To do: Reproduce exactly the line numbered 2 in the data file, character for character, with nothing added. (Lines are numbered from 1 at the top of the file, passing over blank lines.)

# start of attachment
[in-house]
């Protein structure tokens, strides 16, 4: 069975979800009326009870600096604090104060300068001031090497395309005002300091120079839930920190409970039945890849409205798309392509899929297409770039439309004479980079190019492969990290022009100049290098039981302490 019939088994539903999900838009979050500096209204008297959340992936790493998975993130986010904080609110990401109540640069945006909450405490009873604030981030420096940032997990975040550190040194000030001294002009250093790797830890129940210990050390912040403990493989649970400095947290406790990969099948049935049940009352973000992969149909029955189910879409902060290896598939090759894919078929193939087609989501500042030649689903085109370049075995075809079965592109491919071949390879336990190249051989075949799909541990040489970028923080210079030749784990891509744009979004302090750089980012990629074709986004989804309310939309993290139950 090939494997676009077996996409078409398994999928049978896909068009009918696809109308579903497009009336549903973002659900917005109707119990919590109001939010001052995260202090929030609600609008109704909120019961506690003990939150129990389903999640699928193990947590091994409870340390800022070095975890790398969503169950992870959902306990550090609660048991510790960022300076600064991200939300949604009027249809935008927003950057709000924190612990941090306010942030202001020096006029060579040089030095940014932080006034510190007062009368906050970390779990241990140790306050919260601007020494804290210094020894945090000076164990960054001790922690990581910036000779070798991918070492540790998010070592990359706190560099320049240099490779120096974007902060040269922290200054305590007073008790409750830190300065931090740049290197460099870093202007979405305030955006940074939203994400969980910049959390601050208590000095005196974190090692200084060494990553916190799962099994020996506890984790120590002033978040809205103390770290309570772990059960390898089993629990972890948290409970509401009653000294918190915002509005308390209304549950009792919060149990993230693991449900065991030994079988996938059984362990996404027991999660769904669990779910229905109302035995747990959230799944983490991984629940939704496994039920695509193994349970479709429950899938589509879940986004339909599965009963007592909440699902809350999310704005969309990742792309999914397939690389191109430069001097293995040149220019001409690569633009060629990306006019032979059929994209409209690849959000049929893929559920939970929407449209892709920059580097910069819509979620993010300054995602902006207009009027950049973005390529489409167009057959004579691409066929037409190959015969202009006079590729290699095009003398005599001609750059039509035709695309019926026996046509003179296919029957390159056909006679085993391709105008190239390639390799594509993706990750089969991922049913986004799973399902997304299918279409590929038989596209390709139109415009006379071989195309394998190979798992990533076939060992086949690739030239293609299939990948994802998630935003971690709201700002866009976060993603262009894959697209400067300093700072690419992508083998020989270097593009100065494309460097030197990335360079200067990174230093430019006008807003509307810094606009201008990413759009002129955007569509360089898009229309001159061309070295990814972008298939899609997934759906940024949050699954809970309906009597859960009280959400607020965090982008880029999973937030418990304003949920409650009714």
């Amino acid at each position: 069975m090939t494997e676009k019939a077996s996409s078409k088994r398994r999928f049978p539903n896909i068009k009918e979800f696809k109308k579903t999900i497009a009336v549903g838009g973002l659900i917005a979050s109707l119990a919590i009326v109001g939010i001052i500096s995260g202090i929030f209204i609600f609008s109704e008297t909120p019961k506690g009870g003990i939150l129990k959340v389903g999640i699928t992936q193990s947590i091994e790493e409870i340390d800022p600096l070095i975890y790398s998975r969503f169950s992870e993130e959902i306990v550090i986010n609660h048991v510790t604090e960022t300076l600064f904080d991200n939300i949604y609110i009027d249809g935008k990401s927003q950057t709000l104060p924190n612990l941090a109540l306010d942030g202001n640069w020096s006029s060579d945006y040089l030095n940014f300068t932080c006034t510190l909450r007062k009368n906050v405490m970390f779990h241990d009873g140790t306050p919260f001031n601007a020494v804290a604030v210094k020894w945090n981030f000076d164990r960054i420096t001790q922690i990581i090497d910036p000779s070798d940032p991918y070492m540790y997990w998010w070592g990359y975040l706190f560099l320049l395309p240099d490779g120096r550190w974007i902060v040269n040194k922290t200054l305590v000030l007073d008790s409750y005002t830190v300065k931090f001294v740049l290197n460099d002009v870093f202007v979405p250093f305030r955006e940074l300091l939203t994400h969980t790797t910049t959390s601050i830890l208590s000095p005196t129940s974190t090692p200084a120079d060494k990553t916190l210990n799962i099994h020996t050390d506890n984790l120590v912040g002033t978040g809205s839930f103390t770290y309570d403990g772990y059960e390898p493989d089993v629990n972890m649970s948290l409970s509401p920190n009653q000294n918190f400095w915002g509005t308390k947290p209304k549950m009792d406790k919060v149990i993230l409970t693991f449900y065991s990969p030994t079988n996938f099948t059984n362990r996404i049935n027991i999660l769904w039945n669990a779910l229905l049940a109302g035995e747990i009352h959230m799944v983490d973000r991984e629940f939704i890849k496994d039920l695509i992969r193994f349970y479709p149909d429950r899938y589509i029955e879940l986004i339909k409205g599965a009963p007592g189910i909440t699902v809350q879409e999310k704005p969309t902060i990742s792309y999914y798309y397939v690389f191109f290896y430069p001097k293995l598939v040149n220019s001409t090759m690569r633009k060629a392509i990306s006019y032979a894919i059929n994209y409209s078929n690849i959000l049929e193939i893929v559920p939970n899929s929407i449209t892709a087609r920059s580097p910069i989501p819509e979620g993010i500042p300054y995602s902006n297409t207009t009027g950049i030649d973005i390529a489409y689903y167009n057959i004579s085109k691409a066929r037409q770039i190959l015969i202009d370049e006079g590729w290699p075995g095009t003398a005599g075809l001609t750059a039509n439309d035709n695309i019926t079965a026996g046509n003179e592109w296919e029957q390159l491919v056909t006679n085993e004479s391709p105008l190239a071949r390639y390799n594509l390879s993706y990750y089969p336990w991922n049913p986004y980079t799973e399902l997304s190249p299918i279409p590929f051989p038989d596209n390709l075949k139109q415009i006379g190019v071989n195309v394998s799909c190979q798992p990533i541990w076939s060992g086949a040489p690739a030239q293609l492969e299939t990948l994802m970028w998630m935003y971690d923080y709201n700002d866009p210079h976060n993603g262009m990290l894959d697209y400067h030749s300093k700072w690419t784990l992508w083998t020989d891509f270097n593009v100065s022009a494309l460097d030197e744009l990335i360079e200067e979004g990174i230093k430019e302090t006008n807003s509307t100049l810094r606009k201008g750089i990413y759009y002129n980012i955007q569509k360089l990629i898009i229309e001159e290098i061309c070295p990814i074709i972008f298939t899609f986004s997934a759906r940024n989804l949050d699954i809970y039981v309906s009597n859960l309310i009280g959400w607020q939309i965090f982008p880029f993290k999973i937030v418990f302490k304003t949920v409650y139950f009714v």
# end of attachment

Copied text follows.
């Protein structure tokens, strides 16, 4: 069975979800009326009870600096604090104060300068001031090497395309005002300091120079839930920190409970039945890849409205798309392509899929297409770039439309004479980079190019492969990290022009100049290098039981302490 019939088994539903999900838009979050500096209204008297959340992936790493998975993130986010904080609110990401109540640069945006909450405490009873604030981030420096940032997990975040550190040194000030001294002009250093790797830890129940210990050390912040403990493989649970400095947290406790990969099948049935049940009352973000992969149909029955189910879409902060290896598939090759894919078929193939087609989501500042030649689903085109370049075995075809079965592109491919071949390879336990190249051989075949799909541990040489970028923080210079030749784990891509744009979004302090750089980012990629074709986004989804309310939309993290139950 090939494997676009077996996409078409398994999928049978896909068009009918696809109308579903497009009336549903973002659900917005109707119990919590109001939010001052995260202090929030609600609008109704909120019961506690003990939150129990389903999640699928193990947590091994409870340390800022070095975890790398969503169950992870959902306990550090609660048991510790960022300076600064991200939300949604009027249809935008927003950057709000924190612990941090306010942030202001020096006029060579040089030095940014932080006034510190007062009368906050970390779990241990140790306050919260601007020494804290210094020894945090000076164990960054001790922690990581910036000779070798991918070492540790998010070592990359706190560099320049240099490779120096974007902060040269922290200054305590007073008790409750830190300065931090740049290197460099870093202007979405305030955006940074939203994400969980910049959390601050208590000095005196974190090692200084060494990553916190799962099994020996506890984790120590002033978040809205103390770290309570772990059960390898089993629990972890948290409970509401009653000294918190915002509005308390209304549950009792919060149990993230693991449900065991030994079988996938059984362990996404027991999660769904669990779910229905109302035995747990959230799944983490991984629940939704496994039920695509193994349970479709429950899938589509879940986004339909599965009963007592909440699902809350999310704005969309990742792309999914397939690389191109430069001097293995040149220019001409690569633009060629990306006019032979059929994209409209690849959000049929893929559920939970929407449209892709920059580097910069819509979620993010300054995602902006207009009027950049973005390529489409167009057959004579691409066929037409190959015969202009006079590729290699095009003398005599001609750059039509035709695309019926026996046509003179296919029957390159056909006679085993391709105008190239390639390799594509993706990750089969991922049913986004799973399902997304299918279409590929038989596209390709139109415009006379071989195309394998190979798992990533076939060992086949690739030239293609299939990948994802998630935003971690709201700002866009976060993603262009894959697209400067300093700072690419992508083998020989270097593009100065494309460097030197990335360079200067990174230093430019006008807003509307810094606009201008990413759009002129955007569509360089898009229309001159061309070295990814972008298939899609997934759906940024949050699954809970309906009597859960009280959400607020965090982008880029999973937030418990304003949920409650009714």